Stuart Reid

Gorgeous George and the Geriatric Generator

It was great to see many new faces amongst the authors at this year’s Children’s Festival and I’m sure many of the audiences will be hoping that they become regulars like Debi Gliori. Jonathan Meres was certainly one in that list and new writer Stuart Reid was another. It is hard to believe that until relatively recently he was working in a managerial role for Asda as he’s taken to his new job like a duck to water. Since the publication of his first book the demand for school appearances has meant that he’s now become a full time writer. Just as well, as following a stint at the London Book Fair he has been signed up by a top agency and asked to write scripts for a tv version of his books which will begin filming next year. At this rate Wigtown will be lucky if they can book him next year even though this was his first appearance at a book festival. He was a huge hit with the kids as he talked about bogies, baddies, bums and a town called Little Pumpington.

Steve Smallman

The Monkey with a Bright Blue Bottom

The fun didn’t stop until the final whistle at the Children’s Festival with another fun day in the marquee on Sunday. Steve Smallman, who has been illustrating and writing for 20 years read just a small selection of his past work and entertained the kids with drawings of characters suggested by them. He had a large, very young audience, many were toddlers and he did well to keep them all entertained for a full hour. He finished with a recital of his very latest story which will not hit the shops until next spring, Dr Duck. It sounds like it’s going to be another winner from this witty and accomplished writer.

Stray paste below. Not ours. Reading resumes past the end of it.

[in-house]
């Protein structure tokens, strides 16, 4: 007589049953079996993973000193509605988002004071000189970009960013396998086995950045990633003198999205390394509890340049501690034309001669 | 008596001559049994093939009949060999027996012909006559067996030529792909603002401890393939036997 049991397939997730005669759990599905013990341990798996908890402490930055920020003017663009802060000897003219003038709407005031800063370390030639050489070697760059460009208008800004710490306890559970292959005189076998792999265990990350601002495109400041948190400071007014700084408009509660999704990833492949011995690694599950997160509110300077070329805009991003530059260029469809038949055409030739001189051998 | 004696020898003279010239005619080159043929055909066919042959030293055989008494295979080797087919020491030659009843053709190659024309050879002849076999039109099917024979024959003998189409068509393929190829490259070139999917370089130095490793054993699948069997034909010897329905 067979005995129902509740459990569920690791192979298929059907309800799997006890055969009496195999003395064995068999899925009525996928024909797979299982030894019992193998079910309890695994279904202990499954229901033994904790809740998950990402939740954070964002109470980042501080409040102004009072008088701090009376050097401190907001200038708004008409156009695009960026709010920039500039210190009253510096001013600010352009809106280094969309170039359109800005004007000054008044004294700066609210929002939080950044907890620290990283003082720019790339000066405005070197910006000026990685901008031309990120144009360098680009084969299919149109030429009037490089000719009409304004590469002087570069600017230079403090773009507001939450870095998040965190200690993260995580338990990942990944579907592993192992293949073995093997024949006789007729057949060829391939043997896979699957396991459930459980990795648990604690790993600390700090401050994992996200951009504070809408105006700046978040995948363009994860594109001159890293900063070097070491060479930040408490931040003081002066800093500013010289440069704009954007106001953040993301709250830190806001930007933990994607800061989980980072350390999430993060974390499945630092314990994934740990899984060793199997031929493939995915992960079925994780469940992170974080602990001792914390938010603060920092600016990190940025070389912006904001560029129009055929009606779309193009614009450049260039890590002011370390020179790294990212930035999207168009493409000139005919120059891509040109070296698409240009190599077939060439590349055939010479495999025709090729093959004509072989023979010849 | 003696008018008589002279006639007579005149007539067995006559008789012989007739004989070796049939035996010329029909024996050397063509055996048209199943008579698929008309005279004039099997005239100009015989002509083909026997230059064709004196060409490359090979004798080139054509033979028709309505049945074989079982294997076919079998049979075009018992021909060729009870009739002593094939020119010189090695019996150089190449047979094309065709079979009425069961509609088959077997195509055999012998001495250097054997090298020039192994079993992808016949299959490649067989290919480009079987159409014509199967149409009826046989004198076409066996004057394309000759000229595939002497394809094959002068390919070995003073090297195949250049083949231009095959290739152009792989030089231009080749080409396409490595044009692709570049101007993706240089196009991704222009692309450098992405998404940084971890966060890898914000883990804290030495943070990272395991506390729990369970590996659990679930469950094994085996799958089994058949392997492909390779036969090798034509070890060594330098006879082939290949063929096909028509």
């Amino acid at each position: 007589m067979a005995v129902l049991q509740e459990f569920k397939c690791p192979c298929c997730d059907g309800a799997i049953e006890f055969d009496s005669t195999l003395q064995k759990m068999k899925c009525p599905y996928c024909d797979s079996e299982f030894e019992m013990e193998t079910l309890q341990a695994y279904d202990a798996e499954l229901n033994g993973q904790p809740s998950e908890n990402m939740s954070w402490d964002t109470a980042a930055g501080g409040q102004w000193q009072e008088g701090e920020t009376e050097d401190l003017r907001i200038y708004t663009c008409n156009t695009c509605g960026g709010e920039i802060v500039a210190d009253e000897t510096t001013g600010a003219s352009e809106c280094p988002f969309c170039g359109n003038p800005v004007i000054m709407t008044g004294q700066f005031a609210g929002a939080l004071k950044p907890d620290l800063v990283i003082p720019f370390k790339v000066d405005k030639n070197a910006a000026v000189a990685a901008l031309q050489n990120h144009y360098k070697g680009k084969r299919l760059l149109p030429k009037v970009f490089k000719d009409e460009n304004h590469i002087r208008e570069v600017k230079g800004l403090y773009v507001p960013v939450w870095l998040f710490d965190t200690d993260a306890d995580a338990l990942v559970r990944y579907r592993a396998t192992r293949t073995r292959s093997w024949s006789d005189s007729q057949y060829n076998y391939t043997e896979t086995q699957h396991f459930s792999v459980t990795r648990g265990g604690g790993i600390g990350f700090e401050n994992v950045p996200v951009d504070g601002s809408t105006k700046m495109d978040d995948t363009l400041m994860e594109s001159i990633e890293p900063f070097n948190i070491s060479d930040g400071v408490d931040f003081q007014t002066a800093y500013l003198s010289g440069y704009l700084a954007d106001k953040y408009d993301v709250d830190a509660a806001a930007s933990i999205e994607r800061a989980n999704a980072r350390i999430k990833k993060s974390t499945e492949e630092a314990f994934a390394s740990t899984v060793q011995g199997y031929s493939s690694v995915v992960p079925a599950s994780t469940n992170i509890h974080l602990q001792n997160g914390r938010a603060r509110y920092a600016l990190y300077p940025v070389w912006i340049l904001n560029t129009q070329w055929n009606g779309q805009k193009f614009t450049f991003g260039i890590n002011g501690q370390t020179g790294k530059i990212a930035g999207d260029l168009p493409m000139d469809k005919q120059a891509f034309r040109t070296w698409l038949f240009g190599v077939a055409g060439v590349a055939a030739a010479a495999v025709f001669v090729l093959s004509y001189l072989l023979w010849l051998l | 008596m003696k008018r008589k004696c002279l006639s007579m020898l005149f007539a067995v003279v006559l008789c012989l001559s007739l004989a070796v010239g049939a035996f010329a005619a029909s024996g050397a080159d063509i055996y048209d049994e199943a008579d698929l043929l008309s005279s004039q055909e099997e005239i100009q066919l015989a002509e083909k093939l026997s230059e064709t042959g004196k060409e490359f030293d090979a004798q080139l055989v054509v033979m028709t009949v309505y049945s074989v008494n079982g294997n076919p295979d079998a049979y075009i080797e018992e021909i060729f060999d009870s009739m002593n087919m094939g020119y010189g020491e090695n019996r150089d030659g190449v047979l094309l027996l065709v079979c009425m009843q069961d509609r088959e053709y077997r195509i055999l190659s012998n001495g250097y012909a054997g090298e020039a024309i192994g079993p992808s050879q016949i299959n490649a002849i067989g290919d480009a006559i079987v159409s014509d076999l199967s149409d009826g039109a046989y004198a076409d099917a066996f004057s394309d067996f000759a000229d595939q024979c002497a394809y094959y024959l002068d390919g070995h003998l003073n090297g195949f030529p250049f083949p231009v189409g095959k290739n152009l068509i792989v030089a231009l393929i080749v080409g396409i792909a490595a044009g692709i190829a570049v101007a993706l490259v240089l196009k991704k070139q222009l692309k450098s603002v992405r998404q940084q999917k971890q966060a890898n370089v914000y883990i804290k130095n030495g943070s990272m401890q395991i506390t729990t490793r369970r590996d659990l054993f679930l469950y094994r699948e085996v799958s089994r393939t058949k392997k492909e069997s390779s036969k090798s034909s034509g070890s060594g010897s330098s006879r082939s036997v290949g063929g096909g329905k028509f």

Chae Strathie

The Loon on the Moon

What’s fascinating about the Children’s Festival is how different the authors are, though many are writing for the same audience, and how contrasting their presentations can be. Fife based author Chae Strathie entertained the children with action songs, rhymes, a story hat, and his guitar. Oh, and he did a little drawing, though he admits he’s not an illustrator. It was all great fun and showed that the Children’s Festival had been great from start to finish in terms of author events. The grand finale in the marquee was a Winnie the Pooh party for all the family featuring games, stories and songs inspired by the classic books by AA Milne.